20:23 GMT06 May 2021
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    While fewer than 20 surviving paintings can be attributed to Leonardo da Vinci, his works just won’t stop providing researchers with a steady supply of puzzles and mysteries.

    An analysis involving X-rays revealed early sketches underneath the London version of Leonardo da Vinci’s “The Virgin of the Rocks,” CNN reported Wednesday. This is one of two very similar sister paintings, one of which is on display in London and the other is displayed in Paris’s Louvre.

    The method, known as macro x-ray fluorescence (MA-XRF) revealed sketches made in ink hidden under layers of paint. The ink contained some zinc, which allowed it to be seen on the scan, London's National Gallery explained, according to CNN.

    In the abandoned composition, Virgin Mary looks right instead of left – both her and the angel’s eyes appear to be focused on an infant Jesus figure, whose face is turned away from the viewer toward the mother.

    By contrast, in the final version, Mary, the angel and the infant Jesus have their faces turned toward baby John the Baptist. Virgin Mary still looks at Jesus, but her face is turned towards John. Mary’s hands are also positioned differently in the early sketch.

    "In the abandoned composition both figures are positioned higher up, while the angel, facing out, is looking down on the Infant Christ with what appears to be a much tighter embrace," the gallery elaborated in a news release.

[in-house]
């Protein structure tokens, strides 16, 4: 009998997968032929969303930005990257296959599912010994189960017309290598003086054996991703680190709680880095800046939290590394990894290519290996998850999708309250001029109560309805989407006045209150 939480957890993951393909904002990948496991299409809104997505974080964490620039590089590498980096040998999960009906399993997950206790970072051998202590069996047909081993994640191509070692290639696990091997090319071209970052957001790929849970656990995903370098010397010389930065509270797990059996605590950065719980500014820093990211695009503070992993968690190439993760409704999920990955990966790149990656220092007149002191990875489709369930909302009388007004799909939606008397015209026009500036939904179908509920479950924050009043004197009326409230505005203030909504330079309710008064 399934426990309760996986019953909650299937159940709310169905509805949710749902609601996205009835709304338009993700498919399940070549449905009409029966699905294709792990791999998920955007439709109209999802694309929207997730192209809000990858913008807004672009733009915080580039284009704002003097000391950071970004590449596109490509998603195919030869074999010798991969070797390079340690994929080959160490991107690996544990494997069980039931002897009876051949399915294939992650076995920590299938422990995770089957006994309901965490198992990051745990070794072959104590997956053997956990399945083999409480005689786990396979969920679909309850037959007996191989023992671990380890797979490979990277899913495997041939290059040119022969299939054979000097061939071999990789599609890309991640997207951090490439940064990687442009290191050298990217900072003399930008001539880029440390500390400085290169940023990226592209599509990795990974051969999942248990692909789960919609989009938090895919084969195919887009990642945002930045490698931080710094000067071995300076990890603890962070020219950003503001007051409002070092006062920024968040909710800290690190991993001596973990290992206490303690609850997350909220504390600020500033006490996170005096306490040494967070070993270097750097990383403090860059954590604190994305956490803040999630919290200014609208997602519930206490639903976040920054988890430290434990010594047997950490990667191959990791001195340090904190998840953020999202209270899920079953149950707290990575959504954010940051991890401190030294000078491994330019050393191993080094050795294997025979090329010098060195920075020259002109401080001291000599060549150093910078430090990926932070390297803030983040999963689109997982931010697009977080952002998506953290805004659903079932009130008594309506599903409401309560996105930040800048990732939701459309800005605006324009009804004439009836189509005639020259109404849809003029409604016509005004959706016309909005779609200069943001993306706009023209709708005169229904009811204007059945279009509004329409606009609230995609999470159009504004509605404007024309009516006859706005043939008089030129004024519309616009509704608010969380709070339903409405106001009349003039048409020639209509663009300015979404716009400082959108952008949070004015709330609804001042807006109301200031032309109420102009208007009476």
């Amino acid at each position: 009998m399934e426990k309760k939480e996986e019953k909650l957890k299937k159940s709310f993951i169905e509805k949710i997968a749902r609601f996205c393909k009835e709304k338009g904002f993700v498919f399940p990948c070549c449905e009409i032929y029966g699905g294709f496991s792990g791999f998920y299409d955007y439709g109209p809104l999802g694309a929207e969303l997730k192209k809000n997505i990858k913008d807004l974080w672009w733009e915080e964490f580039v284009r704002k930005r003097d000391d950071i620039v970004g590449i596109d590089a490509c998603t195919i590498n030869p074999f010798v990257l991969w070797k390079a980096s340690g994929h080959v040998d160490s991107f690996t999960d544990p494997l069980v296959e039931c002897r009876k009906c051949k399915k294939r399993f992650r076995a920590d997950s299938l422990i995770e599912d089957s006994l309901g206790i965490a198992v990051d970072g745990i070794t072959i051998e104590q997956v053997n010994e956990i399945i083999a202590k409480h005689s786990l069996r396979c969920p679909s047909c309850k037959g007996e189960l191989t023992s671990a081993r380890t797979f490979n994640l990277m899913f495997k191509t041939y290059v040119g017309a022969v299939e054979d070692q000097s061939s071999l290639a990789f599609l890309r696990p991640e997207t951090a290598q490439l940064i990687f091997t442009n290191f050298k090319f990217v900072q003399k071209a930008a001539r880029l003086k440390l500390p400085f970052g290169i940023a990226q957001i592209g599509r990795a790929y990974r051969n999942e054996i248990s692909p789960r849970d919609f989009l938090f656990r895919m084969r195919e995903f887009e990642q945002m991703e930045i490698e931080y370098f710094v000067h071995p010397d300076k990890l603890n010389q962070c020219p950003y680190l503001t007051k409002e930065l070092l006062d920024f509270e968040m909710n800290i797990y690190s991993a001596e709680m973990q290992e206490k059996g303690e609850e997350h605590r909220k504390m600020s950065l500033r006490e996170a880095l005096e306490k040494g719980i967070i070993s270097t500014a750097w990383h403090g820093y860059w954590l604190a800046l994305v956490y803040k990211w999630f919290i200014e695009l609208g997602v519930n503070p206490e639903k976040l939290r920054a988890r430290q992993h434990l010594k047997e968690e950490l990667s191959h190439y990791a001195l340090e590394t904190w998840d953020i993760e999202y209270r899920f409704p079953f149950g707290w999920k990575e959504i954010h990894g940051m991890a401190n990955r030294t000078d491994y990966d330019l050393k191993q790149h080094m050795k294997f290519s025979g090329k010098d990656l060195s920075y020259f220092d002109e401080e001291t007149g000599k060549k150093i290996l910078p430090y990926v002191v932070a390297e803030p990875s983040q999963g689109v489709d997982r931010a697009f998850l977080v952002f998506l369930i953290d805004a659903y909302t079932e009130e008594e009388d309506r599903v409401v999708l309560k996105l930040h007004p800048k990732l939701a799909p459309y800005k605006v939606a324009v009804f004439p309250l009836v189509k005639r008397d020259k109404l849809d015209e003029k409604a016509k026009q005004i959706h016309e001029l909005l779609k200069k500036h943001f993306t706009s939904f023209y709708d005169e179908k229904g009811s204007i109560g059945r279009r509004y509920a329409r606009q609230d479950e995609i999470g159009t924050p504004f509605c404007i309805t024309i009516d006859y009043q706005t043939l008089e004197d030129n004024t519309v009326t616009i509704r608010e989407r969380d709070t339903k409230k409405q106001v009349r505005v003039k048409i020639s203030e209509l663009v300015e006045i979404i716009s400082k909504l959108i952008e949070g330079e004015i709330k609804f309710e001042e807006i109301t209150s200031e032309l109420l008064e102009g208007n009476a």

​The scan also revealed handprints made either by da Vinci himself or an apprentice who assisted with the painting, the press release says.

    Strangely enough, the Paris version is widely considered to be the original painting, dating to around 1483, while the London version is believed to have been painted later, sometime between 1495 and 1508.

    The stunning similarity between the two paintings, as well as the discrepancies between them, long puzzled researchers. The new sketches might suggest that either da Vinci planned to paint an entirely different version of “The Virgin of the Rocks,” but then for some reason changed his mind and painted an almost-identical copy; or the London version could be the original one after all. 

    The x-ray scan was commissioned ahead of a new exhibition called "Leonardo: Experience a Masterpiece," starting in November. The 500-year anniversary of Leonardo’s death was commemorated earlier this year.


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